The sooner you see us the better
Age 7 is just right!
Just in time
Routinely, young patients and their parents present around the teenage years for the very first time. World-leading specialist orthodontic associations and societies recommend that young patients’ teeth development should be screened around the age of 7 years. This is the best age to assess how the teeth are growing and if the bite is correct.
By seeing an orthodontist early, the advantages may include
- You can have peace of mind knowing your child’s development is going to plan
- Somethings are best treated early – utilising the child’s growth
- The bone is malleable and teeth move easily
- Avoids some problems with bite and teeth alignment developing
- It can save you money
- Young patients are enthusiastic and co-operative
- Helps reduce the chance of needing to remove permanent adult teeth later
- Your child will grow, having their best smile on display
- Straight teeth can improve your little one’s self esteem and appearance
- Can move protruding teeth back, decreasing the risk of injury
- You can plan if any future treatment is required
A few things
Our specialist orthodontist will look for
Baby tooth loss and eruption
Deciduous (baby) teeth are lost in a predictable order, and often when a baby tooth is lost too early or is over-retained, it can cause problems for the adult teeth coming through into the right place.
By the age of 7, most boys or girls will have lost 8 incisor baby teeth, should have 8 new adult incisor teeth and have 4 new adult molar teeth coming through! You see why it is a good time to have a check don’t you?
Sometimes removing a primary tooth early or maintaining a space where a tooth has been lost prematurely can prevent bigger problems later on.
Teeth can be aligned at any age. However, the younger the patient, the more malleable and adaptive the bone and soft tissue structures are to being moved and changed by our treatment. Furthermore, because some crooked teeth can be more susceptible to wear, having uneven and compromised overlying gums are possibly more prone to damage due to trauma – treatment started earlier may be much better for our patients. Lastly, a child’s smile has a huge influence on how they interact with other children, their self-perception and self-esteem – so avoiding social implications may be the result of early treatment.
Crowding and spacing ( “Sharkies” and “Gappies” )
As early as age 7, an orthodontist is sometimes able to tell if there are any problems relating to the future alignment of the teeth. Things like crowding or spacing are immediately evident.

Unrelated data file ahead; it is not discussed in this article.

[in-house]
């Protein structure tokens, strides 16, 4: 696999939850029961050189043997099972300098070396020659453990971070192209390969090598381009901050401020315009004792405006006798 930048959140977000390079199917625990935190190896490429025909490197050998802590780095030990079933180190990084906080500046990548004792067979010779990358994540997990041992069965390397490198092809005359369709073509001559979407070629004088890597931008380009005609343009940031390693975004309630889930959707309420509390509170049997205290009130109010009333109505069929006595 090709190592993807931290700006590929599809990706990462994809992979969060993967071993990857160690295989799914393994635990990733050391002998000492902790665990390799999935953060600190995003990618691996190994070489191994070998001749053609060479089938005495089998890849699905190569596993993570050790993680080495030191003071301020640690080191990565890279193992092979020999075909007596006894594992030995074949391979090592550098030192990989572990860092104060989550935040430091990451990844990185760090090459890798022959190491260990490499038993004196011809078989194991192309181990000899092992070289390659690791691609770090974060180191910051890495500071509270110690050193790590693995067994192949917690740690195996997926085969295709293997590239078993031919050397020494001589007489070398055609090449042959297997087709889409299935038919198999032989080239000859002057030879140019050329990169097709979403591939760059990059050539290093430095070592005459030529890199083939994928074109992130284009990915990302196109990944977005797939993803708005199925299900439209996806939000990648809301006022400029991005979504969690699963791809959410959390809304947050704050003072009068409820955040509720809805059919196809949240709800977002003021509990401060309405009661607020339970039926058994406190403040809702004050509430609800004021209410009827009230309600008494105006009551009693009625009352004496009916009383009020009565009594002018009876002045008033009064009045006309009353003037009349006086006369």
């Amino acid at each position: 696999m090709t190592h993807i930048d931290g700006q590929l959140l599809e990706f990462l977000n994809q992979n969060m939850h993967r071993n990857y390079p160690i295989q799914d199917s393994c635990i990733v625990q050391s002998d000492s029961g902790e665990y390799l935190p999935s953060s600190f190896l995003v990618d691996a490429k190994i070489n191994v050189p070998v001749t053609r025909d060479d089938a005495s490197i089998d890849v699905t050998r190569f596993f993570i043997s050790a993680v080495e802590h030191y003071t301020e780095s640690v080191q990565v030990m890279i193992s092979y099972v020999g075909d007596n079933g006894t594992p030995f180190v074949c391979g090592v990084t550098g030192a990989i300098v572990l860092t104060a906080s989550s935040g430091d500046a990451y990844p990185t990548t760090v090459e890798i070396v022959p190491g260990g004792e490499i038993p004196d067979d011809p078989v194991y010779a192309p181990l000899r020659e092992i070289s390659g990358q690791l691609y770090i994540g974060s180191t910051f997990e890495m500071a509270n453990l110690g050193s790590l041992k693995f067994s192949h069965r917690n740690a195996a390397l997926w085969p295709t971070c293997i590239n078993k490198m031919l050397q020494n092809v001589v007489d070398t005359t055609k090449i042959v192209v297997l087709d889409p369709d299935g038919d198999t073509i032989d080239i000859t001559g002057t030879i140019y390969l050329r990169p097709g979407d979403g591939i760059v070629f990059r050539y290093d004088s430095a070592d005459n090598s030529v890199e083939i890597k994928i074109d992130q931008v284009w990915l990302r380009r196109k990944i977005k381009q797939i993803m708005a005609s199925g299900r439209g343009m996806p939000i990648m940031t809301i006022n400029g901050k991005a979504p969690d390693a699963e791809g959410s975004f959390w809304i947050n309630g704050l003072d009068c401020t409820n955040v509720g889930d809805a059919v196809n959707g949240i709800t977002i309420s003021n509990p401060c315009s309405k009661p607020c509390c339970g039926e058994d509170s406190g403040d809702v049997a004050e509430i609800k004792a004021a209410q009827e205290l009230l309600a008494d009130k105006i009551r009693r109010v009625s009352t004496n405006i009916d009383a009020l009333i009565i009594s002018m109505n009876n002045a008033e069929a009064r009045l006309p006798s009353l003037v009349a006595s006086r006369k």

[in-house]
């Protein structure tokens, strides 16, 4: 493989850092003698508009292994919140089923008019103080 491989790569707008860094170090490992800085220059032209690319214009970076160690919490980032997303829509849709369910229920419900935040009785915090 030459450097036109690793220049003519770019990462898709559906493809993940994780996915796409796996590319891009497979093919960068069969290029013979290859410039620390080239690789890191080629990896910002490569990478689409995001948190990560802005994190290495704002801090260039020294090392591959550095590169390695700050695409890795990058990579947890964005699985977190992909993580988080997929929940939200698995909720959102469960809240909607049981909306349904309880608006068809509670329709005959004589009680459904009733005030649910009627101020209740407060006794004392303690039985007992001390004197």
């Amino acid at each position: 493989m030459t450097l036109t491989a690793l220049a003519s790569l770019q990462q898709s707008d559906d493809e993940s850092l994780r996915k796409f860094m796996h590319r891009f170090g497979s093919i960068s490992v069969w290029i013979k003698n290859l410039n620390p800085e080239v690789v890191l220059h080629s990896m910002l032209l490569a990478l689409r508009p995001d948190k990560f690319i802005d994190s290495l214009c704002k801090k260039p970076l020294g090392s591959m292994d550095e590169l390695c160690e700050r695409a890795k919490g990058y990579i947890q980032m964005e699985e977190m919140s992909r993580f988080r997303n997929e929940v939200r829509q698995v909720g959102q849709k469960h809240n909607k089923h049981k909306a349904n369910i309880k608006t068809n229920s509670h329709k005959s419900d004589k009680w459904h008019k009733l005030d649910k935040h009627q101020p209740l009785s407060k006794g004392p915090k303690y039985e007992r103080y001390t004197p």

Crowding may be treated with space maintainers, expanders or teeth extractions (and a few other techniques). Spacing can be an indication that a baby tooth has been lost prematurely, a tooth never developed (missing), or that the teeth are just too small.
One of the most difficult things to correct in orthodontics are missing teeth. Identifying this early can result in early planning and huge savings in both time and costs down the track. Sometimes, baby teeth can be taken out and the spaces redistributed, avoiding the need for braces later.
Protrusive front teeth ( having “Gappy” or “Buck” teeth )
By the age of 7 years, it will be obvious if the front upper teeth stick out. This is a situation we cannot always correct 100%, as we may need to wait for the majority of the permanent teeth to come through, before we are be able to correct the positions of the neighbouring teeth. However, we can often reduce the severity of most problems and make things a lot easier for our young patients… both orthodontically and socially!
It is so important to see our patients with underbite problems early, as these patients may benefit the most from being treated early. It is important to aim to normalise the front teeth positions and the bite as early as possible, so that we can eliminate both shifting of the bite and damage to front teeth as a result of trauma from the occlusion. A definitive correction may not always result, but an improvement is almost always achieved!
Posterior crossbites (upper teeth biting on the inside of the lower teeth) are a concern as they may result in the jaw shifting to the side. Often, this can also cause unsightly smiles and constricted upper arches. Correcting this early is hugely beneficial and makes life a lot easier!
A deep bite is problematic as it is one of the hardest things to correct in an adult, often requiring lengthy difficult treatment and maybe even surgery if severe enough. Correcting this early using plates or partial braces can be largely beneficial. Bites that are deep can result in gum damage (where the tooth teeth completely cover the lower teeth), tooth wear, and lower teeth crowding.
Habits (and anterior open bites)
A finger or thumb sucking habit can start to become very damaging in a 6-7 year old, with the development of an open contact between the front upper and lower teeth, where the tongue or thumb usually sit. It is imperative that every measure is taken to eliminate the habit before some serious outcomes take effect. We have many different tips, tricks and techniques up our sleeve to help your child stop the habit as easily and promptly as possible.
Similar to posterior crossbites, anterior crossbites involve the upper teeth biting on the inside of the lower teeth. These can result in the jaw shifting to the side, tooth wear and unsightly smiles. They can sometimes indicate a more serious problem that is a result of the jaws being in the wrong position, so you can appreciate that assessing children early with this problem, is really important. Sometimes, we are able to make the most of the growing and bone changes that are occurring and carry out much simpler treatment, than if the same problem presents when the patient is an adult.